Jacqueline Ntuyabaliwe is a 38-year-old former Tanzanian beauty queen (Miss Tanzania) and musician. More recently, she has achieved success as an entrepreneur.
Ntuyabaliwe is the founder of Molocaho, a Tanzanian furniture manufacturing company, which designs and manufactures quality made-to-order furniture, furnishings, designer fabrics, lighting, decor, garden furniture and rugs.
All Molocaho’s products are manufactured using locally-sourced, sustainable materials. Molacaho has a factory in the heart of Dar es Salaam as well as a showroom. The company employs more than 30 Tanzanians, and is looking to start exporting its pieces to Europe.
We caught up with Ntuyabaliwe recently to chronicle her transition from musician and beauty queen to furniture entrepreneur. She also told us her plans for Molocaho in the near future.
Briefly walk me through your journey from musician to beauty queen to furniture maker.
Music was one of my childhood dreams, so when I got the opportunity to join a famous Tanzanian band I was very excited. That’s how my musical career begun. I went on to record two albums during the period of around eight years.
Becoming a beauty queen was an exciting experience, as a young girl it’s always a dream come true to be crowned. During my reign I learned a lot about my country, made some friends and had the opportunity of representing Tanzania to the Miss World contest.
As a child I used to love to draw, and as I grew older I discovered that I had a special appreciation for interior design and that’s what made me study interior design. Making furniture came after I had launched my interior design company. Furniture designing begun partly because I saw an opportunity and also because I found designing very challenging but the reward of seeing the final work is well worth it.
Did you undertake formal training in college or within the industry, or did you find your way into crafts via a different route?
I studied interior design and so I had an idea about making furniture.
What would you say are your main influences when conceiving a piece of work?
My main influence, especially with this first collection, has been nature. There’s so many colours, shapes and forms that I found to be very interesting and had an influence on my designs. I have a piece that was inspired by the ocean waves, for example, and another inspired by a baobab tree.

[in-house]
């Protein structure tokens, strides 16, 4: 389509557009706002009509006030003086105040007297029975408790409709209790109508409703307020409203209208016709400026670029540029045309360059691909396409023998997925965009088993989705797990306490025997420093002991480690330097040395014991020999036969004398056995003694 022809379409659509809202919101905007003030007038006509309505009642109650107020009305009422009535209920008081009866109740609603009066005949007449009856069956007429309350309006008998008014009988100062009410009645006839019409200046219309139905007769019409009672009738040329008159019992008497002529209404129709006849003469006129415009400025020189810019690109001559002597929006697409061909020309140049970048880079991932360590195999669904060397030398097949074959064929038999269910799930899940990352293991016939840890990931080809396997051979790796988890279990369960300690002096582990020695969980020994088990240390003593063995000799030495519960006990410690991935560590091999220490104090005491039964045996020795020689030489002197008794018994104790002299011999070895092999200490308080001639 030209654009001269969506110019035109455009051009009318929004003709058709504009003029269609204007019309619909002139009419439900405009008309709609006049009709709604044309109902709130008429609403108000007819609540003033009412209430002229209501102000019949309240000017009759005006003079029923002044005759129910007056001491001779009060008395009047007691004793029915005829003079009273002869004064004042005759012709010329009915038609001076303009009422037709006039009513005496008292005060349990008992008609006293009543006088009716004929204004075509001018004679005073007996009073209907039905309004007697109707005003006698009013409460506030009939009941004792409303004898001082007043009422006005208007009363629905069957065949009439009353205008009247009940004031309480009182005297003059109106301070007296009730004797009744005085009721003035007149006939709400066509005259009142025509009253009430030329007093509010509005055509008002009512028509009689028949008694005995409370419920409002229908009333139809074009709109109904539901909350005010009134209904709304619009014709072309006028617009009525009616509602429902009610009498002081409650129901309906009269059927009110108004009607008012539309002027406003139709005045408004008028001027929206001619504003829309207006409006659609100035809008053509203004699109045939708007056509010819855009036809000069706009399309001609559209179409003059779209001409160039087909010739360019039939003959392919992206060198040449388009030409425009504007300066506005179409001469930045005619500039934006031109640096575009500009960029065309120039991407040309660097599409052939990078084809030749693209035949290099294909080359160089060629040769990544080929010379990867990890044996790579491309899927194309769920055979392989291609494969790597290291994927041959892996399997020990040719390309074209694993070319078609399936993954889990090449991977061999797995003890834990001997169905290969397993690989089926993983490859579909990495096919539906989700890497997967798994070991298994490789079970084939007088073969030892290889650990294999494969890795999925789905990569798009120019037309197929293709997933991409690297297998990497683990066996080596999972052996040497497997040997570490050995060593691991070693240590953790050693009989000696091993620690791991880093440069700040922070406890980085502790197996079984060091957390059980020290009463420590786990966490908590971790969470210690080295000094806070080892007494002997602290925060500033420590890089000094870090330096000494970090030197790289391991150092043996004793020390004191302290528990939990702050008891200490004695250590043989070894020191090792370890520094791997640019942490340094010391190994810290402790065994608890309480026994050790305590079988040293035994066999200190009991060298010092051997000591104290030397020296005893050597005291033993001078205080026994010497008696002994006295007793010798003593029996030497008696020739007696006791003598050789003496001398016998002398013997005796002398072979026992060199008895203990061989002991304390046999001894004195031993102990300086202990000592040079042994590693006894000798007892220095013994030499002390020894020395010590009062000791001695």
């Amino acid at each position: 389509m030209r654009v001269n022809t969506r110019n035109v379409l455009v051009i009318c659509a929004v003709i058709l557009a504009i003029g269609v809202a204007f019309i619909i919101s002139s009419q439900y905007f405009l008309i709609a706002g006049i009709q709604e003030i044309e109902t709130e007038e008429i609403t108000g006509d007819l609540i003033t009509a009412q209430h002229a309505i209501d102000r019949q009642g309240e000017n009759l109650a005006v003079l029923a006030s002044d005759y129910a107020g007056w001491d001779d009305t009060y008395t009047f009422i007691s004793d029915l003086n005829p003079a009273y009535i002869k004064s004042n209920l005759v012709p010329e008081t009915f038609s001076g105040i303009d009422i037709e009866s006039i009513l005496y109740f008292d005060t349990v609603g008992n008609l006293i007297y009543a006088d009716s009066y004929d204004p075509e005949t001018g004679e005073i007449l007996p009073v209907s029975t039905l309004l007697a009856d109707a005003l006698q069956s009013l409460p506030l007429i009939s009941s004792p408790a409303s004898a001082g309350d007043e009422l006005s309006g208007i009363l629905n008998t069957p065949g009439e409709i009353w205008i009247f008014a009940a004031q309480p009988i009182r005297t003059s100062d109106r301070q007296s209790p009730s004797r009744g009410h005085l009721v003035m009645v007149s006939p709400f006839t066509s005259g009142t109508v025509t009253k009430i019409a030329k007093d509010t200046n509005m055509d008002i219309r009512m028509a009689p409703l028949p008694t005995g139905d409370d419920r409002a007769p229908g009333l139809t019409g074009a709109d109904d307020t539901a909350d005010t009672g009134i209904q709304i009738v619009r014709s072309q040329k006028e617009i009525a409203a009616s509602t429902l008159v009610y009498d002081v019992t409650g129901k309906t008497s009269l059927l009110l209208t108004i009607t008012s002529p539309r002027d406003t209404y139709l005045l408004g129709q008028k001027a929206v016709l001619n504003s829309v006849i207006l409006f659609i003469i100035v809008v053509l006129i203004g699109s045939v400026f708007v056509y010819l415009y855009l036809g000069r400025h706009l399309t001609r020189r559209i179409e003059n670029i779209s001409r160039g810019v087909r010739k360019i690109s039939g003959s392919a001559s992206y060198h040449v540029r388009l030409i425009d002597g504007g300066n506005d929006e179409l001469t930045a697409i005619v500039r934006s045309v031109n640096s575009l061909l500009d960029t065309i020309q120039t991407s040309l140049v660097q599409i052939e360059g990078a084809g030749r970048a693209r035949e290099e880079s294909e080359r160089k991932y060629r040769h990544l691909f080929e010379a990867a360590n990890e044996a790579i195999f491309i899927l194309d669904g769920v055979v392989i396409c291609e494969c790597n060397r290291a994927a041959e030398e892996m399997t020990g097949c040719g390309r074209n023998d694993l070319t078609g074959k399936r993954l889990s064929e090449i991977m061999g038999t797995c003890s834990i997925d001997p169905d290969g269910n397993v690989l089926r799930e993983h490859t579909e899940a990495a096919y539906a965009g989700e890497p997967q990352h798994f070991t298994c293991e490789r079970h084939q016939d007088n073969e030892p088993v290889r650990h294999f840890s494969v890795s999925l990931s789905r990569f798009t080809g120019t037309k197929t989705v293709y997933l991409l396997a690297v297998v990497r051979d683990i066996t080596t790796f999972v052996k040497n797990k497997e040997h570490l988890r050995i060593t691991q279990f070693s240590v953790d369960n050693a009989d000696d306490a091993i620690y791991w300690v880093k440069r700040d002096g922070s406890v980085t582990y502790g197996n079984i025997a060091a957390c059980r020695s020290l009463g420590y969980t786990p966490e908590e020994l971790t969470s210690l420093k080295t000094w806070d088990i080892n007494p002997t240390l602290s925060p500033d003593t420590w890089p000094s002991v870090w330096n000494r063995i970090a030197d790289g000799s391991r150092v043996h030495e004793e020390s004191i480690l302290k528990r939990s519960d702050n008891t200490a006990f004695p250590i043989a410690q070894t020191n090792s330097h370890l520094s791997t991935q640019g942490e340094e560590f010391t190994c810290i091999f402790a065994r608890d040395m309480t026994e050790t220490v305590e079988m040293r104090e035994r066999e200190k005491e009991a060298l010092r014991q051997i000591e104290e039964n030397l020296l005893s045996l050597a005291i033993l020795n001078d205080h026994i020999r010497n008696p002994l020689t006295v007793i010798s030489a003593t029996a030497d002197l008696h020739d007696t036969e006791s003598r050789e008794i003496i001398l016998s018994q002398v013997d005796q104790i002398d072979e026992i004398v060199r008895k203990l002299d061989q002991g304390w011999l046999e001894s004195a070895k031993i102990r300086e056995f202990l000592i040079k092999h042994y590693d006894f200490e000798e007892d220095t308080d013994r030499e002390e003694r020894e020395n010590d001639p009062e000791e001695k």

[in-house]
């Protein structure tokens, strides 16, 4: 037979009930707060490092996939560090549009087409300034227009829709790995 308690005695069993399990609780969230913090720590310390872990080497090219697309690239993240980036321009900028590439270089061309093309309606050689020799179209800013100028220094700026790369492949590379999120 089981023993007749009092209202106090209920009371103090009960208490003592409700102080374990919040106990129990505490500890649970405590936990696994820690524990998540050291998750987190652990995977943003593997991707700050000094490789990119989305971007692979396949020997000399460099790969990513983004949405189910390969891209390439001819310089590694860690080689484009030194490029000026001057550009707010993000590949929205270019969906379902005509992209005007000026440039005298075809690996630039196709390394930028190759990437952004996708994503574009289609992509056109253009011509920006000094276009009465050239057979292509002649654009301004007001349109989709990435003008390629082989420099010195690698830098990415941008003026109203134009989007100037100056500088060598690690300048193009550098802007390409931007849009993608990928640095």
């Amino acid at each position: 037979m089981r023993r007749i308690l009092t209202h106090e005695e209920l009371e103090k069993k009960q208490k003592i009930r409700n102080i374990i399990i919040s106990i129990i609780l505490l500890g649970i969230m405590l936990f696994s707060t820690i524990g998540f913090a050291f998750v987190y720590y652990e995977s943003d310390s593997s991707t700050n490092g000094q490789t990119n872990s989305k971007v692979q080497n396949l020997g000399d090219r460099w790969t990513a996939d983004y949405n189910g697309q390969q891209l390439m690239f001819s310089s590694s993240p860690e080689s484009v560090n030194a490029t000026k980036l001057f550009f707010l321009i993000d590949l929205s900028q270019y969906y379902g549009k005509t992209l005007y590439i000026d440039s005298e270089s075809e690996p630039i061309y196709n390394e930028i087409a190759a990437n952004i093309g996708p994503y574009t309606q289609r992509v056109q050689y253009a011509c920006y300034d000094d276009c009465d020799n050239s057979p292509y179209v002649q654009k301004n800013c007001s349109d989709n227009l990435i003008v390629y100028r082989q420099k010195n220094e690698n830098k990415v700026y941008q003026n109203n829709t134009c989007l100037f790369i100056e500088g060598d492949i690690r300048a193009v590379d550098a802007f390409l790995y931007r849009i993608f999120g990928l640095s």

What would you most like to make that you haven’t so far?
I’m currently sketching up some ideas for a couture furniture collection which I’m very excited about. Other than that I would like to make a bigger selection of furniture, and spoil our clients with more options to choose from.
How do you choose your materials, and what type of materials do you prefer to use?
I use a lot of wood, but I also use printed fabric which I often print in-house. The quality of the materials we use is very important so I make sure that we source the best available materials.
Walk me through the process
First I come up with ideas, which I usually sketch. I walk around with a small sketchbook which I fill with all my ideas. Then I work on the drawings before consulting with my design team together with the carpenters to see how the design can be implemented.
Afterwards I sit down with my design team and work out the possibilities, possible materials and finishes. When all that is done, then the design goes for production. I always make sure that each and every piece is carefully examined for quality control before it goes out and I try to participate in the check myself most if the time. Good finish and craftsmanship is extremely important to me.
If we are working on a special order for a customer who wants customised design then we have a chat to discuss the options which are usually in terms of sizes and fabric options before we proceed to production.
What part of the process excites you the most?
Two parts of the process excites me, first when the idea comes to my head and then when the piece is done.
What are your biggest challenges to doing business in Tanzania?
Starting a new business is always a challenge because there’s so much at stake and many lessons to be learned along the way but I believe that it’s the challenges that pushes us to work harder at our dreams.
Where do you see Molocaho in the next 5 years?
My dream is build a global brand that will last for many years to come. I see Molocaho being a successful and globally recognised brand, with the pieces being exhibited alongside other world-renowned beautiful furniture brands and our pieces being sold all around the world.
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